It is estimated perhaps 5,000 Grevy's zebras remain in the wild.
Grevy's zebra live in arid, open bushed grassland. Their range formerly occurred from central Ethiopia to Somalia and northern Kenya. However due to poaching, it is now found only in northeastern Ethiopia and in some reserves in Kenya
Poaching of Grevy's zebras was a major problem during the 1970's, during which time many zebras were killed so their skins could be used in fashion. It wasn’t until 1976, when Kenya passed protection laws that the zebra didn’t have to worry if it’s legacy was only to be a fashion statement.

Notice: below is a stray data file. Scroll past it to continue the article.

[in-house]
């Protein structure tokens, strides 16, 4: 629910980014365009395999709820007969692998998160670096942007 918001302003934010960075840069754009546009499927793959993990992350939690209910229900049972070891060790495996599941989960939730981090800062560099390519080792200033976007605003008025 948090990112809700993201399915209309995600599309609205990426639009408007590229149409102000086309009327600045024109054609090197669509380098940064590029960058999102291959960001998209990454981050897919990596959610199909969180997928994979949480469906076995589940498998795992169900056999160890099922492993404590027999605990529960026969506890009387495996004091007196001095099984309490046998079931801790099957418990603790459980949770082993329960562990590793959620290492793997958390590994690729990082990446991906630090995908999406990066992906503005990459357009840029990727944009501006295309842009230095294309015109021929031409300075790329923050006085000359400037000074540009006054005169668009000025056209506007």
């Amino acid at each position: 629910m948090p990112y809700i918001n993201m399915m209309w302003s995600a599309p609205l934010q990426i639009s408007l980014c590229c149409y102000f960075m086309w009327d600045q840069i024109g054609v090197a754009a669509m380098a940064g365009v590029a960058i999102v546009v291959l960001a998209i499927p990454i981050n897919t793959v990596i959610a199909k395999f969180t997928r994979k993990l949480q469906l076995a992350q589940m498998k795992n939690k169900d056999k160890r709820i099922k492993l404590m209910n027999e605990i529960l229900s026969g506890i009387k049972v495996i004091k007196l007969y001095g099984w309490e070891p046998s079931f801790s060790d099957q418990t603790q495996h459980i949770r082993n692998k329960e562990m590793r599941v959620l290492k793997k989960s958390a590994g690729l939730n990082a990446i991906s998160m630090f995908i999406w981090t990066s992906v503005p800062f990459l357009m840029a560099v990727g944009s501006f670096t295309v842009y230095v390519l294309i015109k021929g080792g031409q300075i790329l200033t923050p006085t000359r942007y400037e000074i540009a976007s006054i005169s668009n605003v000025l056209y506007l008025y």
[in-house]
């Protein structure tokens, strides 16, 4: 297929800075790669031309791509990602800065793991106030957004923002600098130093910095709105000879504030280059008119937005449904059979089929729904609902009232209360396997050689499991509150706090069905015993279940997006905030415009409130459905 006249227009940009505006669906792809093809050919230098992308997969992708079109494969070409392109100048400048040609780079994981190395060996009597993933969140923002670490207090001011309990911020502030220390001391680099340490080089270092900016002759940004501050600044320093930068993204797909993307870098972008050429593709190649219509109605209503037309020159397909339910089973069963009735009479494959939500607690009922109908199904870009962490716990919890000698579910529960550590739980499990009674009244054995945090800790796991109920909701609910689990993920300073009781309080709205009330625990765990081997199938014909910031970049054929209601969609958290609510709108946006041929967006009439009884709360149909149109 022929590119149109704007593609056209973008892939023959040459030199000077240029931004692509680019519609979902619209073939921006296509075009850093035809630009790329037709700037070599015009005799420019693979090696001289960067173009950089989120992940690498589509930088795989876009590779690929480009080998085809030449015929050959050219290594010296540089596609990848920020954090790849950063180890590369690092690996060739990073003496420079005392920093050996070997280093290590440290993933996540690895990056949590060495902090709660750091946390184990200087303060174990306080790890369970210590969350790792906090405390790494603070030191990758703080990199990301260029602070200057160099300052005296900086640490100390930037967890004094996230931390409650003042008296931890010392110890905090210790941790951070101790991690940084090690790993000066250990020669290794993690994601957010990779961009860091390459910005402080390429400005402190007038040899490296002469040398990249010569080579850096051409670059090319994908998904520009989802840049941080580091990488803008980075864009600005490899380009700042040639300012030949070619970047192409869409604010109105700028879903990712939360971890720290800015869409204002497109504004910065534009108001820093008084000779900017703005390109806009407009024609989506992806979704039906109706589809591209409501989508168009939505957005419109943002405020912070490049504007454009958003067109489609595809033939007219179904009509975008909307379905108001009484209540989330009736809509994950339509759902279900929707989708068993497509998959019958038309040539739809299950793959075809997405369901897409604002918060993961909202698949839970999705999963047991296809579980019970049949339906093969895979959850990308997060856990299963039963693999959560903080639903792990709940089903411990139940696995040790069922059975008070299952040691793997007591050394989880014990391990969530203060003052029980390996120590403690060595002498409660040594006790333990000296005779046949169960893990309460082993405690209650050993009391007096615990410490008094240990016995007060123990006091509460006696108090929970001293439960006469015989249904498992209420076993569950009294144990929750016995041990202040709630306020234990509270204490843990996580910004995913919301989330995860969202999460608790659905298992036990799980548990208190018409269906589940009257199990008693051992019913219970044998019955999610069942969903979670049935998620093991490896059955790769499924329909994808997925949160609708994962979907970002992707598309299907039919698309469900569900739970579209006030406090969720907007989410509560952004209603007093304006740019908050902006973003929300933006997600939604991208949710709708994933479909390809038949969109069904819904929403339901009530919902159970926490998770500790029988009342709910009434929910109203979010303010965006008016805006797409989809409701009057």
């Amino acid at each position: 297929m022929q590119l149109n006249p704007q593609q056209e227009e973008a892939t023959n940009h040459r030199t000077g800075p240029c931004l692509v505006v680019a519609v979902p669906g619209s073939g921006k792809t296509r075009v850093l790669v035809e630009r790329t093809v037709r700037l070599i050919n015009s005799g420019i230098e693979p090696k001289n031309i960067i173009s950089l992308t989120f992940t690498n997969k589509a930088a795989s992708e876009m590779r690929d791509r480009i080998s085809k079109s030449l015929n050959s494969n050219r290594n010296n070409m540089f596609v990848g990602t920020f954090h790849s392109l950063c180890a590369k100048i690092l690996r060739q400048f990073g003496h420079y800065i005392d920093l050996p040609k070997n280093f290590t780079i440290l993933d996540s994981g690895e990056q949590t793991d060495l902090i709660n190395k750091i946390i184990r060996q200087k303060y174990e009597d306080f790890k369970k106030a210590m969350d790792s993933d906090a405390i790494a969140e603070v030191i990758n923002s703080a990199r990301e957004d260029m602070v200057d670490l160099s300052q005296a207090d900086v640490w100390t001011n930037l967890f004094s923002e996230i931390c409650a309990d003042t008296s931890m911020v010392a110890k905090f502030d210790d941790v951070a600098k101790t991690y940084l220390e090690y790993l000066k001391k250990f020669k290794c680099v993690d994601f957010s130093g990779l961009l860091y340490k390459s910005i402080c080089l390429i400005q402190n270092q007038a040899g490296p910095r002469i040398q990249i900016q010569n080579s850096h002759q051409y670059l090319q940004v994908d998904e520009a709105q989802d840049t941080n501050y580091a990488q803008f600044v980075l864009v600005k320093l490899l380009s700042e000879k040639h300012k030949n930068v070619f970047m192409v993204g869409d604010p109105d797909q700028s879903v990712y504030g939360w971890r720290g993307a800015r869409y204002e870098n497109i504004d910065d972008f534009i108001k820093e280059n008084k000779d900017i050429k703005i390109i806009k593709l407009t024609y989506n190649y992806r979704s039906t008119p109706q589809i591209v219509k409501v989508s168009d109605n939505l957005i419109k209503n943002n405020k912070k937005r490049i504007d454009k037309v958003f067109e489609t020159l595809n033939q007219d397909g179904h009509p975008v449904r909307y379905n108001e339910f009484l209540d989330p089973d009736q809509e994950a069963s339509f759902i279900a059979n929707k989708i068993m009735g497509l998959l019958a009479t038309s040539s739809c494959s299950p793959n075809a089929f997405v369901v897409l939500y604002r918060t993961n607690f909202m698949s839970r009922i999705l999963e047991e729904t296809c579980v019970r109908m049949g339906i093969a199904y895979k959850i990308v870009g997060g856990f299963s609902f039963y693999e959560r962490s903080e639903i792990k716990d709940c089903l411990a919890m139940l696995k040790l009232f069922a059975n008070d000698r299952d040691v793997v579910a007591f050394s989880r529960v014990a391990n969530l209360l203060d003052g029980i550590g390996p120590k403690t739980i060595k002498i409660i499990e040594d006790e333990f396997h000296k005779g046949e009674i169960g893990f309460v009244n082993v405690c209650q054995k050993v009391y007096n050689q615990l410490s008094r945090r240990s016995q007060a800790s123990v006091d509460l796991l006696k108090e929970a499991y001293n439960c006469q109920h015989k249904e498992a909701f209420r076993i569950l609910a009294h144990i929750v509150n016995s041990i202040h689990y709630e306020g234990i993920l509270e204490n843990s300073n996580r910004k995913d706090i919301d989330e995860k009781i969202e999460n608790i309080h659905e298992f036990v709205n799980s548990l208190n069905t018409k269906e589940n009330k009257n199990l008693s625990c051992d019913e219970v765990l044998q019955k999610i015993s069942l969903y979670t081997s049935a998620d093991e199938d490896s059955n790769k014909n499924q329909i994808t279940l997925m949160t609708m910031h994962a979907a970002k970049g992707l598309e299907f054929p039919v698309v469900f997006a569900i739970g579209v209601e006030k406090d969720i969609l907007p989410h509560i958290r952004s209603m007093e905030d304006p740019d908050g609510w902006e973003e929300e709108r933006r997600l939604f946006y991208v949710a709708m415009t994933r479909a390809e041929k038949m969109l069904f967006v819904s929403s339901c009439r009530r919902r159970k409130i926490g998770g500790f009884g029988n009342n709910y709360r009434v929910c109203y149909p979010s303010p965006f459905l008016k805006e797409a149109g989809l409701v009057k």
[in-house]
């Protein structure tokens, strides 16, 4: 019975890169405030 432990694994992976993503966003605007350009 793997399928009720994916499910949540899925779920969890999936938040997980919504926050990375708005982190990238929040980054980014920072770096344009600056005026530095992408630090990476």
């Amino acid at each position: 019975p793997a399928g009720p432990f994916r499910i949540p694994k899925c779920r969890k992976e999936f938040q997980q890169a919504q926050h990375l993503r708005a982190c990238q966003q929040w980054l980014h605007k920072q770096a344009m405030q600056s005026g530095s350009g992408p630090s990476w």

However, new problems now exist which continue to threaten the Grevy’s zebra survival.
The primary of these threats is the loss of grazing habitat and access to water due to competition with increasing herds of domestic livestock. Also, irrigation for these livestock has apparently reduced river flow and decreased the availability of surface water in parts of its Kenyan range.
Also, according to some reports, an additional threat to Grevy’s zebra is the ‘uncontrolled tourism’ in some of the reserves that are supposed to protect the animals. This tourism is apparently destroying the vegetation the need to survive.